Tuesday, April 17, 2012

Where was Jesus during the forty days after Easter?

We know that Christ truly rose from the dead and appeared to his disciples in bodily form at various times during the forty days from Easter Sunday to Ascension Thursday. Christ our God was truly upon the Earth and in the world, even in his glorified flesh, for all of those days until he ascended into heaven.
The gospels speak of ten apparitions of the risen Jesus, and we gather at least two more from St. Paul. But, we wonder, where was Jesus during the rest of those forty days? Where was the Lord when he was not visibly present to his disciples?

On the day of the Resurrection
On the first Easter Sunday, our Savior appeared five times to his disciples. Msgr. Charles Pope had recently posted a nice summary of these events [here] – and, though he lists six apparitions on the first day, he admits that the sixth is probably the same as the fifth.
1) To Mary Magdalene at the sepulcher.
2) To the women as they left from the tomb.
3) To Cleopas and the other disciple on the road to Emmaus.
4) To Peter, alone.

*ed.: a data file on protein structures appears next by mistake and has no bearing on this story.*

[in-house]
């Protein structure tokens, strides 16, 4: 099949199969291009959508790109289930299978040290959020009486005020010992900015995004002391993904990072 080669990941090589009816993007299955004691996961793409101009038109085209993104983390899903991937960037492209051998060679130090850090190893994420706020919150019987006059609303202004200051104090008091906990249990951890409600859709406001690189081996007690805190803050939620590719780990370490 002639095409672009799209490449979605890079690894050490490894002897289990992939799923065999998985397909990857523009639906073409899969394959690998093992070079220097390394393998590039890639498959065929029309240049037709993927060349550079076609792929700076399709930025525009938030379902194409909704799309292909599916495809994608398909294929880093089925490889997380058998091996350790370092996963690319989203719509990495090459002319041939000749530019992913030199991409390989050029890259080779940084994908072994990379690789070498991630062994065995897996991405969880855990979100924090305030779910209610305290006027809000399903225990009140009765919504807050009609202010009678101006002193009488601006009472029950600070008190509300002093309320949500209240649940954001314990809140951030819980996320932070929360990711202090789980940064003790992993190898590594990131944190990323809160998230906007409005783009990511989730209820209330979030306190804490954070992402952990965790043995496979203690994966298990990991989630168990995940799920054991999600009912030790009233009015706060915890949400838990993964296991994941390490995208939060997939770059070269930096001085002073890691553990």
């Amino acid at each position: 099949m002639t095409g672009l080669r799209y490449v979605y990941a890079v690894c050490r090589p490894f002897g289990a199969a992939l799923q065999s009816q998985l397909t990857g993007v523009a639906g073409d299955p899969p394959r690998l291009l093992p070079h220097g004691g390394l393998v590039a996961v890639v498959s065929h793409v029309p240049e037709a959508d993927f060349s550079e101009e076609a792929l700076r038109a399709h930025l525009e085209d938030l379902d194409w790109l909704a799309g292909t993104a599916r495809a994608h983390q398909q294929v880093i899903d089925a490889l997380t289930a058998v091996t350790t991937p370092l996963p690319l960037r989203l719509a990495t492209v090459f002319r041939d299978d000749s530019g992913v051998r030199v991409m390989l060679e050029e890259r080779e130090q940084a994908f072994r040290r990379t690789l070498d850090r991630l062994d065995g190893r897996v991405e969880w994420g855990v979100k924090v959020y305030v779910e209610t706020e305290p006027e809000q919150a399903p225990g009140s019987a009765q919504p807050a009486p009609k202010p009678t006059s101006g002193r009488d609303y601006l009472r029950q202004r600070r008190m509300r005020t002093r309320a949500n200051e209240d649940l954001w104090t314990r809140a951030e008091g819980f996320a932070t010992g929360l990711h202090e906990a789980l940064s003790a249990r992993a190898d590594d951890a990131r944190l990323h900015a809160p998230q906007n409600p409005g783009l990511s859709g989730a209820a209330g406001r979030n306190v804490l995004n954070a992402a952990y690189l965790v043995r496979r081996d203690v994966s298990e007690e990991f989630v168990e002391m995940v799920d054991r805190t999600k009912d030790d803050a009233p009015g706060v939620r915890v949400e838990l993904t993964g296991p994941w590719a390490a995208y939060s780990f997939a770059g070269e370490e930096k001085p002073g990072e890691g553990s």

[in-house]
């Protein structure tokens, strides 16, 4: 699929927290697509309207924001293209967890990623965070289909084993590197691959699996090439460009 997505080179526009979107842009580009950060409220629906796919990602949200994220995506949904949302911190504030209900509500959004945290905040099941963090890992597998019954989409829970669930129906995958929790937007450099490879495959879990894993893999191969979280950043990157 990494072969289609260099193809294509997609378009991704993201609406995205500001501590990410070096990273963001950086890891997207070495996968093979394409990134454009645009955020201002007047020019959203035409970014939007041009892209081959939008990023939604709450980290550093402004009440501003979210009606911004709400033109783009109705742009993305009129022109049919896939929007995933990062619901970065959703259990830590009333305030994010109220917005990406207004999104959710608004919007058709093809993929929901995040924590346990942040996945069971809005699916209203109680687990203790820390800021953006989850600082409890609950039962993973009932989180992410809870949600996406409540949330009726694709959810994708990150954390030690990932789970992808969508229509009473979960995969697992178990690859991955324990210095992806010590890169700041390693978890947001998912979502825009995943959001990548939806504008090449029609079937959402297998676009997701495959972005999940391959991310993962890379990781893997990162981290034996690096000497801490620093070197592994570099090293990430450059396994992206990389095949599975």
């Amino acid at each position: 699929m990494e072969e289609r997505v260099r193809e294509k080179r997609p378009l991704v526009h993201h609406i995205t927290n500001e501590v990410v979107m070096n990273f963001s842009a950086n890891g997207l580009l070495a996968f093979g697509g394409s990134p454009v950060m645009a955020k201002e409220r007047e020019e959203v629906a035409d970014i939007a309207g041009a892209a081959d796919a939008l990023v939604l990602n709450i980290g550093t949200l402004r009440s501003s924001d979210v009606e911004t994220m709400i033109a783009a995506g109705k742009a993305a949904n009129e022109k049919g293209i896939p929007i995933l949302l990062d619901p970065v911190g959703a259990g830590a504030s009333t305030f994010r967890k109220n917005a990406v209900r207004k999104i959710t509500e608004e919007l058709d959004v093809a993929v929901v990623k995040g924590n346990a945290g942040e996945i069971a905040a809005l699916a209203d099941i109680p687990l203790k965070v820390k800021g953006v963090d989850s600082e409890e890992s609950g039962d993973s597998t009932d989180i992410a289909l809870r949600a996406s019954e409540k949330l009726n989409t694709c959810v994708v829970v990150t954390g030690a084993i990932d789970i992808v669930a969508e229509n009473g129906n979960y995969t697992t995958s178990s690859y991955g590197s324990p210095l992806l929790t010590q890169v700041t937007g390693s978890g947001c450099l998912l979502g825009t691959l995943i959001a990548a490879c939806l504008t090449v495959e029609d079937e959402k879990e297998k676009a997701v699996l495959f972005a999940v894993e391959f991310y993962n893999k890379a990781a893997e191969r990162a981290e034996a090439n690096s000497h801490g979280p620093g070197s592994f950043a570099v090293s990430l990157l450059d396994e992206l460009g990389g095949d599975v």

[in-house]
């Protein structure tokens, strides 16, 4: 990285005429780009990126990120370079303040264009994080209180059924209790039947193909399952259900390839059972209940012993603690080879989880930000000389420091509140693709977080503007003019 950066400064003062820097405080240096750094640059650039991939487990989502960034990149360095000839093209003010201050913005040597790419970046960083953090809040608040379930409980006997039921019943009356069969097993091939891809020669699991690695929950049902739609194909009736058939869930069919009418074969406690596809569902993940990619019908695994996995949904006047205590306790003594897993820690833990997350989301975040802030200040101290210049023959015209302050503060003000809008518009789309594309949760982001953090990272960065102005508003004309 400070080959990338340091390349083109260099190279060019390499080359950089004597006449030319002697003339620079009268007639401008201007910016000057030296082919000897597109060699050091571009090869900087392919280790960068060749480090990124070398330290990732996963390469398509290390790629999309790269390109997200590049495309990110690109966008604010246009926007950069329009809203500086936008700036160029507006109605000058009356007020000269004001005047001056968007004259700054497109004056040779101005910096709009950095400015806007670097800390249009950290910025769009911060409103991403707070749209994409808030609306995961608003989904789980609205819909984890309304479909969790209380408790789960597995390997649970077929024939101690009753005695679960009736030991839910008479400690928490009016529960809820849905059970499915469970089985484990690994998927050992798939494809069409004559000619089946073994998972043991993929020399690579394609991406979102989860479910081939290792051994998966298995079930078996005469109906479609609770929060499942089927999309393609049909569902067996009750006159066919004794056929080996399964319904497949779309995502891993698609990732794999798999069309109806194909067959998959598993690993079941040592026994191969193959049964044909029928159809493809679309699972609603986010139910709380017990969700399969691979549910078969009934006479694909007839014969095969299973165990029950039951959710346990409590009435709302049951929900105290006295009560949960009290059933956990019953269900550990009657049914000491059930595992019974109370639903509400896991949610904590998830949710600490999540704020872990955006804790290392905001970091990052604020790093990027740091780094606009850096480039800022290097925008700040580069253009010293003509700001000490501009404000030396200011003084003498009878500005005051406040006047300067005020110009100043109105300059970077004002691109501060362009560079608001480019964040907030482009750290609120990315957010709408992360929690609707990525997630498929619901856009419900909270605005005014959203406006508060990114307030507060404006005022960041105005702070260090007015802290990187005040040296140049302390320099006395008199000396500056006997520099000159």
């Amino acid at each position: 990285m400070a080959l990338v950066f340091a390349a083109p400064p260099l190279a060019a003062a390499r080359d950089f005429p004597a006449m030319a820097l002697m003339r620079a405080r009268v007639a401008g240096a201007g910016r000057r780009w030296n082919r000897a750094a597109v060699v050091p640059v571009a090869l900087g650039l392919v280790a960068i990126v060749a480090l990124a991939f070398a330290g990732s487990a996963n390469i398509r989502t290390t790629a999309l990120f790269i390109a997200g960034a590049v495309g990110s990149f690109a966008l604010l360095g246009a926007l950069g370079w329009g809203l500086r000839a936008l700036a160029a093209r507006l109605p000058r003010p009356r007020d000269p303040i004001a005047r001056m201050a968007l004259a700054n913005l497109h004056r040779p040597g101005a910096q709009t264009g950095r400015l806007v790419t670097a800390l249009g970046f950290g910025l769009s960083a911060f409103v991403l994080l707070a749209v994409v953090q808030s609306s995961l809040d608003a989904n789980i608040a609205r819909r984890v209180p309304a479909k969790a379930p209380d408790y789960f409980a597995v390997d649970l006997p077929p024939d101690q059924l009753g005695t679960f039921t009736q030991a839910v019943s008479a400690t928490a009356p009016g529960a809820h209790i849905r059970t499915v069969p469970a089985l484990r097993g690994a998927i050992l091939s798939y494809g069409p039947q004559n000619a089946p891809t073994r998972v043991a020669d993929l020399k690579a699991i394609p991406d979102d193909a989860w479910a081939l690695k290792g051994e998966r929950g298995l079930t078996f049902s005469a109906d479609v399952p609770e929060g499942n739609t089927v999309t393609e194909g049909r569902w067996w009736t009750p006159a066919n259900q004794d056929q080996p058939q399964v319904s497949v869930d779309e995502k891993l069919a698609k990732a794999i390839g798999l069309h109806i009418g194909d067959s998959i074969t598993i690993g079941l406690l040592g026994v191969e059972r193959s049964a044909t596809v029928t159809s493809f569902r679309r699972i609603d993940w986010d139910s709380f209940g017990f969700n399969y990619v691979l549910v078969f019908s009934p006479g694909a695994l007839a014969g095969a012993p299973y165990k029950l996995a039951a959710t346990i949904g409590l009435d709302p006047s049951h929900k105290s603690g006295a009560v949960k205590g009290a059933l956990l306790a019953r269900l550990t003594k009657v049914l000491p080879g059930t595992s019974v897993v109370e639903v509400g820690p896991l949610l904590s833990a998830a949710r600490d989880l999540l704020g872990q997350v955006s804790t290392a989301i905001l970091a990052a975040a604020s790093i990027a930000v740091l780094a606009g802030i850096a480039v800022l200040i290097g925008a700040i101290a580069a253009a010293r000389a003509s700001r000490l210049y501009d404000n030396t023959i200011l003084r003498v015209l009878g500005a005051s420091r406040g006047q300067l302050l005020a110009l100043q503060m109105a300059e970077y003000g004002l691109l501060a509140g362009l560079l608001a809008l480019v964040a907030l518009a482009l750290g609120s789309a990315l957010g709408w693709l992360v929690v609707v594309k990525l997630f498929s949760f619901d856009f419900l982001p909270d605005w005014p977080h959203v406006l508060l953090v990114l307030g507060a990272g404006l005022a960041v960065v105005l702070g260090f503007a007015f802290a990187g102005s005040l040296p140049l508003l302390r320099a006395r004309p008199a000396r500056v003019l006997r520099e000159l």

5) To the eleven Apostles, excepting Thomas.
Five other appearances in the gospels
There are, then, five more apparitions recorded in the gospels and set forward by St. Augustine (De Cons. Evang. III) and St. Thomas (ST III, q.55, a.3, ad 3).
6) A week later, to the eleven Apostles including Thomas.
7) By the sea of Tiberius (i.e. the sea of Galilee), when there was the great capture of fish.
8) On the mountain of Galilee, when Jesus said, Going therefore, teach ye all nations; baptizing them in the name of the Father, and of the Son, and of the Holy Ghost. (Matthew 28:19)
9) When they were at table, according to Mark. On this occasion our Lord said, And these signs shall follow them that believe: In my name they shall cast out devils: they shall speak with new tongues. They shall take up serpents; and if they shall drink any deadly thing, it shall not hurt them: they shall lay their hands upon the sick, and they shall recover. (Mark 16:17-18)
10) And, finally, Jesus appeared to them at Bethany before he ascended to heaven.
Other apparitions
Beyond those contained in the gospels, we know that our Lord appeared also to five hundred disciples at once, and to James the Less (cf. 1 Corinthians 15:6-7) On this point, St. Augustine mentions that, “as John admits, not all things were written down. And he visited them [i.e. the Apostles] frequently before he went up to heaven.” St. Thomas adds that these frequent visits were given in order that they might be comforted and strengthened.
We might well presume that our Lord would have appeared also to the Blessed Virgin Mary at least occasionally during those forty days. Many, especially in more recent years (since the 1500s), have claimed that Jesus appeared to his Mother before all the others.